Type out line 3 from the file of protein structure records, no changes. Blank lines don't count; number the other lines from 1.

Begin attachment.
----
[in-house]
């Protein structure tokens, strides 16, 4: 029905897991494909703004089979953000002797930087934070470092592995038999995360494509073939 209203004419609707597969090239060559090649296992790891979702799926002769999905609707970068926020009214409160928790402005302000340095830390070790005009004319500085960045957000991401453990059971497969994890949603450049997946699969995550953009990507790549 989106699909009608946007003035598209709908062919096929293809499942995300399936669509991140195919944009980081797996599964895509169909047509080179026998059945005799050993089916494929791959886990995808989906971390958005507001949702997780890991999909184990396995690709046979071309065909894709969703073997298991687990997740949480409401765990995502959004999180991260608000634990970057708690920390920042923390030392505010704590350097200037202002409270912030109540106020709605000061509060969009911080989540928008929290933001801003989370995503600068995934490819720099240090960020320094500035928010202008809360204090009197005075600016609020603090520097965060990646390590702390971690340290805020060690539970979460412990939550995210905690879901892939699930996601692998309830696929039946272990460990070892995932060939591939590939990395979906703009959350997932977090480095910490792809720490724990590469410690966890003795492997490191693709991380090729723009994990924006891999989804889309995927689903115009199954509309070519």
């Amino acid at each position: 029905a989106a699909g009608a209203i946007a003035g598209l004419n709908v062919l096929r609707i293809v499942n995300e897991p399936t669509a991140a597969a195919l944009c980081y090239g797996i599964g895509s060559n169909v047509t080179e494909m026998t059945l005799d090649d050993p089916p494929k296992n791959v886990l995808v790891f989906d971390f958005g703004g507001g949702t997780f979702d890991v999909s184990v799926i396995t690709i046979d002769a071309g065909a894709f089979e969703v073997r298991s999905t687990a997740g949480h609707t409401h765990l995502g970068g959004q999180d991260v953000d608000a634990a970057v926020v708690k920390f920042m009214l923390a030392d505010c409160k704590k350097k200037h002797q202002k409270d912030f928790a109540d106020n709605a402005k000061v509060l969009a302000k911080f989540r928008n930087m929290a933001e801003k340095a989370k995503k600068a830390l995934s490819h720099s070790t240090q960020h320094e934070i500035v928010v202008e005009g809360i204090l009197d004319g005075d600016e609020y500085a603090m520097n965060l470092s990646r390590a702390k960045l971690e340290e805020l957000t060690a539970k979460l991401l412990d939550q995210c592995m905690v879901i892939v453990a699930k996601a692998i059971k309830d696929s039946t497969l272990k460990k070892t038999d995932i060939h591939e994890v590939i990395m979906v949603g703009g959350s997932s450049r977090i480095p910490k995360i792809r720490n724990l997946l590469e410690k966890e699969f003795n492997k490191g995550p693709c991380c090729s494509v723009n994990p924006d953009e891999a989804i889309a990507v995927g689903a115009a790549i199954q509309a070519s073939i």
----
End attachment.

């Amino acid at each position: 029905a989106a699909g009608a209203i946007a003035g598209l004419n709908v062919l096929r609707i293809v499942n995300e897991p399936t669509a991140a597969a195919l944009c980081y090239g797996i599964g895509s060559n169909v047509t080179e494909m026998t059945l005799d090649d050993p089916p494929k296992n791959v886990l995808v790891f989906d971390f958005g703004g507001g949702t997780f979702d890991v999909s184990v799926i396995t690709i046979d002769a071309g065909a894709f089979e969703v073997r298991s999905t687990a997740g949480h609707t409401h765990l995502g970068g959004q999180d991260v953000d608000a634990a970057v926020v708690k920390f920042m009214l923390a030392d505010c409160k704590k350097k200037h002797q202002k409270d912030f928790a109540d106020n709605a402005k000061v509060l969009a302000k911080f989540r928008n930087m929290a933001e801003k340095a989370k995503k600068a830390l995934s490819h720099s070790t240090q960020h320094e934070i500035v928010v202008e005009g809360i204090l009197d004319g005075d600016e609020y500085a603090m520097n965060l470092s990646r390590a702390k960045l971690e340290e805020l957000t060690a539970k979460l991401l412990d939550q995210c592995m905690v879901i892939v453990a699930k996601a692998i059971k309830d696929s039946t497969l272990k460990k070892t038999d995932i060939h591939e994890v590939i990395m979906v949603g703009g959350s997932s450049r977090i480095p910490k995360i792809r720490n724990l997946l590469e410690k966890e699969f003795n492997k490191g995550p693709c991380c090729s494509v723009n994990p924006d953009e891999a989804i889309a990507v995927g689903a115009a790549i199954q509309a070519s073939i």